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With apologies to Joel Pett

I found myself thinking about a well-known climate change cartoon by Joel Pett, and wondered if the wording didn't need to be changed slightly (original here). The words on the left come from the Climategate emails.


Polling all scientists - Josh 327

Roddy Cambell says:

The decent mass of scientific society, in a quiet but significant majority, getting on with it in a civilised and peaceful fashion in the library/laboratory/Antarctica/satellites/rain forest/literature, no shouting please, debating what works and what is right.  The righteous Union of Concerned Climate Hawks with their megaphones, degrowth manifestos, 100-denier underwear, dinner inspections, LSE platforms and disinvestment petitions.  Who wouldn't be a bit shy?

Many thanks to Roddy for the idea of Shy Scientists being like Shy Tories - they won't offer their thoughts when there are so many vocal alarmists ready to shout them down. 

The background to the cartoon is the Lew paper which Richard Betts critiques here and which is being discussed over at Lew's blog here.

Cartoons by Josh

PS If you feel like donating then please do. I am trying to set aside time to put some of the cartoons into a book. Any support would be greatly appreciated!


Pope Francis and Ben Tre

The Pope has apparently lent his approval to a petition by the Catholic Climate Movement, which wants to step up the  pace on global warming policy. The petition's wording is as follows:

Climate change affects everyone, but especially the poor and most vulnerable people. Impelled by our Catholic faith, we call on you to drastically cut carbon emissions to keep the global temperature rise below the dangerous threshold of 1.5°C, and to aid the world’s poorest in coping with climate change impacts.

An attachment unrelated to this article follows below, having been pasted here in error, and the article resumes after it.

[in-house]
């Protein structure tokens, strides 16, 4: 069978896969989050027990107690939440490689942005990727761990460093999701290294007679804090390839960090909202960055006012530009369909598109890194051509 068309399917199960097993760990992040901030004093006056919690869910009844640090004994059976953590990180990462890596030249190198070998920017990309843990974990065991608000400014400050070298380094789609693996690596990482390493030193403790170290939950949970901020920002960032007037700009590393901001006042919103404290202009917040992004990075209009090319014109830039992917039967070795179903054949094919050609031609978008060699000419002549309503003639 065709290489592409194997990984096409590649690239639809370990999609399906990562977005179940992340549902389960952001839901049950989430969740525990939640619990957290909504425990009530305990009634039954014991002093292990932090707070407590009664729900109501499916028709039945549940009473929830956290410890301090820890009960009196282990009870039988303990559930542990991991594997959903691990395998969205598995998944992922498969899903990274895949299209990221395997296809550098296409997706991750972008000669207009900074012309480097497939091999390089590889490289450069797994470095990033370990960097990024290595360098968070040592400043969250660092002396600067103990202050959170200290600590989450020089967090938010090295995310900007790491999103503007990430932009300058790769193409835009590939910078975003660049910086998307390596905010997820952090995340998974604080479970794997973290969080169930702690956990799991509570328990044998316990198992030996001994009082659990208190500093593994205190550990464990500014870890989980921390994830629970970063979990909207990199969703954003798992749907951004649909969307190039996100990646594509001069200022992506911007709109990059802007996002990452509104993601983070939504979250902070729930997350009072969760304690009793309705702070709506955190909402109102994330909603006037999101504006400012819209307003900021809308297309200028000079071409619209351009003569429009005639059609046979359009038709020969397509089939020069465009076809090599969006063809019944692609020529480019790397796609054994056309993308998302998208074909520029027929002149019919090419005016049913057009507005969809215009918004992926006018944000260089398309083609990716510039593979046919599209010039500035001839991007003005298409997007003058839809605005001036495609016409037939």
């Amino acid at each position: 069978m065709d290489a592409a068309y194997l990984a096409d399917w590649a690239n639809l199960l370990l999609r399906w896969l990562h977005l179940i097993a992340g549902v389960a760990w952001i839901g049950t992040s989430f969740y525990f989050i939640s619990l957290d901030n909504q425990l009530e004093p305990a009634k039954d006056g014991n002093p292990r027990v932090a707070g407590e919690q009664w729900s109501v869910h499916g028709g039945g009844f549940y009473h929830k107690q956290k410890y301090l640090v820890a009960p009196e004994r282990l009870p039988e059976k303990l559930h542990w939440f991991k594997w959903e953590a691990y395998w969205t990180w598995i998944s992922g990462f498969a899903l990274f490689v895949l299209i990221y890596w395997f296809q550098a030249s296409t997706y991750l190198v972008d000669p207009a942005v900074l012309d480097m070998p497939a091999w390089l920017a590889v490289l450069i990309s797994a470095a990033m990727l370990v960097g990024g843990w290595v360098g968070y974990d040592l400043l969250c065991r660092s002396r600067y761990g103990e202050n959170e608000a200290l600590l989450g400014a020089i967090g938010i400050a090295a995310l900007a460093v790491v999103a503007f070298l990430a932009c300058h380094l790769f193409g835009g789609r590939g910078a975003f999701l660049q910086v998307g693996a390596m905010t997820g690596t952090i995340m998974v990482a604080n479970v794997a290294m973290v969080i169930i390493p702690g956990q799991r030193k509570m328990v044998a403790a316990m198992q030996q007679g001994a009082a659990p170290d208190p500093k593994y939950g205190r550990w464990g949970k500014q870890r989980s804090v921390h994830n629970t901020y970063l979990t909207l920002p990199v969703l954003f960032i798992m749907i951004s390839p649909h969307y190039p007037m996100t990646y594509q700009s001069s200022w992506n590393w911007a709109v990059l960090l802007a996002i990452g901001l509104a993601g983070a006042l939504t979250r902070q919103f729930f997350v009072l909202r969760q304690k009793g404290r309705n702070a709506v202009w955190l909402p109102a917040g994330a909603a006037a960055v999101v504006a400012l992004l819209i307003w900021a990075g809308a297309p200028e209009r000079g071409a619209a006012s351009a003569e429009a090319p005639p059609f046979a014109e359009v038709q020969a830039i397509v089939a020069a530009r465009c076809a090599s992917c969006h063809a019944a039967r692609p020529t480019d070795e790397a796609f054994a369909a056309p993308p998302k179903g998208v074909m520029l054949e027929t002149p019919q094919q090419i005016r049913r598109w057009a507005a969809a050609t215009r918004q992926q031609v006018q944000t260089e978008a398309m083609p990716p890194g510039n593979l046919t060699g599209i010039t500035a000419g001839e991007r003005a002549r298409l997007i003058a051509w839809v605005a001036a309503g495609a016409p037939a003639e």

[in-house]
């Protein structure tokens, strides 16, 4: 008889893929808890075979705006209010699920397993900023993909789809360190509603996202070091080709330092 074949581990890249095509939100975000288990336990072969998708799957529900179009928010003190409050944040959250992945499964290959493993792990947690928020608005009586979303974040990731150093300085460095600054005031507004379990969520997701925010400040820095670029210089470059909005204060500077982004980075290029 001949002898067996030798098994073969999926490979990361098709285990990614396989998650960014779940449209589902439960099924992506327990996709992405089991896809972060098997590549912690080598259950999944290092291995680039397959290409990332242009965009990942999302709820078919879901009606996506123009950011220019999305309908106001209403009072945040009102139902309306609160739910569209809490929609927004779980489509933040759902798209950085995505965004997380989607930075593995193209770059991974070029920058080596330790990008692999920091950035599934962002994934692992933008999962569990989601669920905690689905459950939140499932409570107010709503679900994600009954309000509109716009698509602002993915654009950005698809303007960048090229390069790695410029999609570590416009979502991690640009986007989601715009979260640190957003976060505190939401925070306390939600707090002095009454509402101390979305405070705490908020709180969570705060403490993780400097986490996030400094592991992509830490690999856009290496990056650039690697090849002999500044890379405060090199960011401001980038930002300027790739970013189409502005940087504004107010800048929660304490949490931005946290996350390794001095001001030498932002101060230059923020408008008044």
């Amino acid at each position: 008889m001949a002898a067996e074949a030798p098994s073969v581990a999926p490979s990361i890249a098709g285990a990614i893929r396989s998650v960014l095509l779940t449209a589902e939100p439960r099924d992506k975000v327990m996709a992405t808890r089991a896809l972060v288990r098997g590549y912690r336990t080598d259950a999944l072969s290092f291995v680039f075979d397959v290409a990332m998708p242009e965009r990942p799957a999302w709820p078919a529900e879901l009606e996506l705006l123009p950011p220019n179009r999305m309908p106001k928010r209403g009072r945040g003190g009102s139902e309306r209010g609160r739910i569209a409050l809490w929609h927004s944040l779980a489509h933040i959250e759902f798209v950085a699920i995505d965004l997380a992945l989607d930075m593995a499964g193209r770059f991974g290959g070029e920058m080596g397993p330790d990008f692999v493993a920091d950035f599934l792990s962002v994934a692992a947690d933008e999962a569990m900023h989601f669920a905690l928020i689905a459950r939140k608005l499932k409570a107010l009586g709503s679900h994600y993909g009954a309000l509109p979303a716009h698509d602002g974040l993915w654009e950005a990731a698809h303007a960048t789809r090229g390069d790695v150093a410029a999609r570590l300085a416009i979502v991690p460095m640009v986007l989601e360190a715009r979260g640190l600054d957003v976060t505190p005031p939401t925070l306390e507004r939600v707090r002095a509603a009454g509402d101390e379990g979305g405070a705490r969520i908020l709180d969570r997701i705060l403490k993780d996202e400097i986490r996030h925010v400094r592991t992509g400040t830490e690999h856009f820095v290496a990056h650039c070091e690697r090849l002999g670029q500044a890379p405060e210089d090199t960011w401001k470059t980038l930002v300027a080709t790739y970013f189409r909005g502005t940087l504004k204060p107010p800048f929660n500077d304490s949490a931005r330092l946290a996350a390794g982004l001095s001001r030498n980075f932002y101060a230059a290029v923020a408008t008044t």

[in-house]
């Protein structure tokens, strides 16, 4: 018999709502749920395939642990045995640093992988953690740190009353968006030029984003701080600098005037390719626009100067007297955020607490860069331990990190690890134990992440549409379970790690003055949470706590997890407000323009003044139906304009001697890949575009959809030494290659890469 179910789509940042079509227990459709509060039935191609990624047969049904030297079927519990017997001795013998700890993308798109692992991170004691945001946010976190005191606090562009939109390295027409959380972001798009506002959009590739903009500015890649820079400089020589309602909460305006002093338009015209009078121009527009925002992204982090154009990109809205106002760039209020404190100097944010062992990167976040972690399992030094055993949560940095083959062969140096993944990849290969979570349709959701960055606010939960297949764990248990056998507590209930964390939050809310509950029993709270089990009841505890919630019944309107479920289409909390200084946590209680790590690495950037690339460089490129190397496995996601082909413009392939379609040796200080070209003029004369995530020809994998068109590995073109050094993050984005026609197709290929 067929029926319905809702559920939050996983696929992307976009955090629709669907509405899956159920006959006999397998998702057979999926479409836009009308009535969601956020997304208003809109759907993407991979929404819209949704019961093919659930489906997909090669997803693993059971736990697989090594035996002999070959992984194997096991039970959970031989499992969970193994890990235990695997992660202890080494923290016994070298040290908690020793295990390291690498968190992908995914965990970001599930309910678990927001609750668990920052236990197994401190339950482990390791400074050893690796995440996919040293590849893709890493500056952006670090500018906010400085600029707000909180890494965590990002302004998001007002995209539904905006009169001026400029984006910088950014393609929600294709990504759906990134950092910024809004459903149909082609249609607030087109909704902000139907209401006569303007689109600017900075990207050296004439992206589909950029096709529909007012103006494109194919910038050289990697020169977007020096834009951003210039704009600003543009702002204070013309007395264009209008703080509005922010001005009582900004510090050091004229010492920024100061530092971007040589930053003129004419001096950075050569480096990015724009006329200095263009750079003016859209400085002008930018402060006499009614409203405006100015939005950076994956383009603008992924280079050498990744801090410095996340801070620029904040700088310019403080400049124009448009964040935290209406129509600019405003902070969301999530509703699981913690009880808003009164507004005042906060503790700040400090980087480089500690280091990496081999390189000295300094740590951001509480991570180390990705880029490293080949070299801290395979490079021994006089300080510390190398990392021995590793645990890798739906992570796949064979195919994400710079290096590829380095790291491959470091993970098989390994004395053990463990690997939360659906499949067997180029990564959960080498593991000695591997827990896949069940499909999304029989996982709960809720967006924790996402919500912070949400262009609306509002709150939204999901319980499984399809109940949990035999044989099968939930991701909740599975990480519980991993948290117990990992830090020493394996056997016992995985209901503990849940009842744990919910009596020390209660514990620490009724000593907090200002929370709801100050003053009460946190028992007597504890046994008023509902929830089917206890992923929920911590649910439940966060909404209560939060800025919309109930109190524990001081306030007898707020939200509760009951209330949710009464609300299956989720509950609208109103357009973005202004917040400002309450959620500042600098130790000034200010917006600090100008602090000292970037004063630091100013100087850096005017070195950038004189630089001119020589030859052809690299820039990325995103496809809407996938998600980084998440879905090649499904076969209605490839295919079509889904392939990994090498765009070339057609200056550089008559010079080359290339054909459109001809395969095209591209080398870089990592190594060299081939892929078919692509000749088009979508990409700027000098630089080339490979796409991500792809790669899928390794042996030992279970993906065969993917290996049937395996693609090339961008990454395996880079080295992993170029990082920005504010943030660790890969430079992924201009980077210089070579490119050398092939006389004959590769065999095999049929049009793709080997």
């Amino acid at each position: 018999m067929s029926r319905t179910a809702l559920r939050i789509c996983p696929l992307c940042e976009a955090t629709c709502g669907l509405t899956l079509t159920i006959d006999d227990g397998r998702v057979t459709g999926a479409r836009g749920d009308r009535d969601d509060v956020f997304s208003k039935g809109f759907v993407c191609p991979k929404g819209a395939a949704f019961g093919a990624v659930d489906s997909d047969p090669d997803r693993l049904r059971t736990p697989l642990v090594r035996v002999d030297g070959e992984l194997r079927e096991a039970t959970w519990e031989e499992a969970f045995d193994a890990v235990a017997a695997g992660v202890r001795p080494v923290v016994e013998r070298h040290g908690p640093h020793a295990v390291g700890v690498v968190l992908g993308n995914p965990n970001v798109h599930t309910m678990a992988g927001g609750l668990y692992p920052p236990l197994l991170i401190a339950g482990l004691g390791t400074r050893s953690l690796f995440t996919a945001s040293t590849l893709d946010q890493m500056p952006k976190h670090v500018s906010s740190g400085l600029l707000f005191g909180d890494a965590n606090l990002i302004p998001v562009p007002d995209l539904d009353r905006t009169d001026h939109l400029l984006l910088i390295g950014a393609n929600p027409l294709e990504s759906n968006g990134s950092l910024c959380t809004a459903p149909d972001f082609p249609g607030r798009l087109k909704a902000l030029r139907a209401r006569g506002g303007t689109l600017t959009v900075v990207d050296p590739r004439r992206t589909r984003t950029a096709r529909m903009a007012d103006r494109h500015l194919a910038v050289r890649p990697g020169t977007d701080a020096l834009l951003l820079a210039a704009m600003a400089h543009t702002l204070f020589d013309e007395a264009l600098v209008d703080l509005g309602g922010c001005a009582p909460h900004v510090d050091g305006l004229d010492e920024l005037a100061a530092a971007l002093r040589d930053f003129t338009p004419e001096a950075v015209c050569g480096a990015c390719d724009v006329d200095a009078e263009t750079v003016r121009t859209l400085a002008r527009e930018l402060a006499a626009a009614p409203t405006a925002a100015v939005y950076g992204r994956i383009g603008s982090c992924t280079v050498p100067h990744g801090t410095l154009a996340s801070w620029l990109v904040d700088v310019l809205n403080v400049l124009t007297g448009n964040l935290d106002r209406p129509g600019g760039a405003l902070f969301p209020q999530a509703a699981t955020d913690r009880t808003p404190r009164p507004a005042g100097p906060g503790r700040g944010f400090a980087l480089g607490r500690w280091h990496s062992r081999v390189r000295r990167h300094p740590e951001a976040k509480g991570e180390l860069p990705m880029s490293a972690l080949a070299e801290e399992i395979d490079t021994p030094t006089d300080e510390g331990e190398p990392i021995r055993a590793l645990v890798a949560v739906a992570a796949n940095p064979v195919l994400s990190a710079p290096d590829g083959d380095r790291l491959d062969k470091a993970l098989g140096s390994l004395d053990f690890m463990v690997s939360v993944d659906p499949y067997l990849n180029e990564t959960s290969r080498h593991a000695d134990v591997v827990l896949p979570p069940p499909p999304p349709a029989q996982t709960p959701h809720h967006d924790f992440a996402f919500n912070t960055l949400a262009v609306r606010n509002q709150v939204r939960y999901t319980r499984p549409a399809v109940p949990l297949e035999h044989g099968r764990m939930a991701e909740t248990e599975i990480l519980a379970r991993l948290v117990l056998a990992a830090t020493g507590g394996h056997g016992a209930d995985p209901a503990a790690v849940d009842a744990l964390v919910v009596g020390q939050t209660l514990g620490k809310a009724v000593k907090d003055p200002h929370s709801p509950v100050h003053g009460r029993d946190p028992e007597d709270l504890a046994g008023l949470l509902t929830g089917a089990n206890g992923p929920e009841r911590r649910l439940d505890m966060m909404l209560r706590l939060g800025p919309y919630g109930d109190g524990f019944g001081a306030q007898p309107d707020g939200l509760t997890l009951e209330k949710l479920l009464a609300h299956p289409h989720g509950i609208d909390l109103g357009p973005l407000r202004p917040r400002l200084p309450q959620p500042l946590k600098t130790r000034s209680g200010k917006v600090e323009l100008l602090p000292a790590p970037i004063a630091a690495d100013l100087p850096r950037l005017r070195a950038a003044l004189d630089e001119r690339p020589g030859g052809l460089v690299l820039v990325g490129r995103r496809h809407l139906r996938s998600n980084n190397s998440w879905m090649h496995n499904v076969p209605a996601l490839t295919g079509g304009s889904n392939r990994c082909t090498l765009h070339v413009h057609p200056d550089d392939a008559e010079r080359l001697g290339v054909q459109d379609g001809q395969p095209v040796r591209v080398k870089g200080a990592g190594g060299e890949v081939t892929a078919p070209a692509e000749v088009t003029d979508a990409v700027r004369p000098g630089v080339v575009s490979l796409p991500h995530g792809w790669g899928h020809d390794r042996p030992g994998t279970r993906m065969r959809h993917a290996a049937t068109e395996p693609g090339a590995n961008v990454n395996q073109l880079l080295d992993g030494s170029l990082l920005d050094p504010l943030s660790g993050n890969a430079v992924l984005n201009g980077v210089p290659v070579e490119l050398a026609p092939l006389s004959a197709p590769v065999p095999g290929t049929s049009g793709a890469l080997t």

No fossil fuels for African people then. To save the poorest we had to abandon the poorest. It's Bến Tre all over again.


Lewandowsky and Oreskes: normal service resumed

Updated on May 15, 2015 by Registered CommenterBishop Hill

For those who have been following the unfolding saga of the latest Lew paper, the said work of art has now been published at Global Environmental Change. There is little that will cause anyone any great surprise - it's all out of the standard Lewandowsky playbook: strawman following nonsense following outright falsehood. Take the case he outlines for why there is no pause:

Claims about a “pause” typically invoke a period commencing in 1998; the top panel of the figure shows that that year saw particularly high temperatures owing to an extreme El Niño event. When this single outlying year is omitted (as illustrated in the bottom panel), the purported pause in warming is no longer apparent. Statistically, what one observes is a decrease in the rate of warming—a slowdown, if you will—but this slowdown is at most modest: during the last 15 years (1999–2013) the linear trend is .13 °C/decade, compared to the trend for the overall period (1970–2013) which is .18 °C/decade. It is only when 1998 is arbitrarily used as the starting point to define the “pause” that the recent rate of global warming has been appreciably lower (.10 °C/decade) than the long-term trend.

Click to read more ...


Barker takes the rotating door

Everybody breathed a sigh of relief with the news last year that Greg Barker was going to stand down as an MP. Having been one of the leading lights of the crony capitalist wing of the Conservative Party, his exit could only be a positive development.

Not that Barker was going to let things improve if he could help it, and news comes to us today that he has miraculously been appointed to the board of green lobbyists the Climate Group, who "work with corporate and government partners to develop climate finance mechanisms, business models which promote innovation, and supportive policy frameworks".

I wonder if Amber Rudd has started putting out feelers yet?


Is there any point to universities?

Bjorn Lomborg's opinion piece in the Wall Street Journal looks at the hate campaign that saw his proposed thinktank at the University of Western Australia consigned to ashes.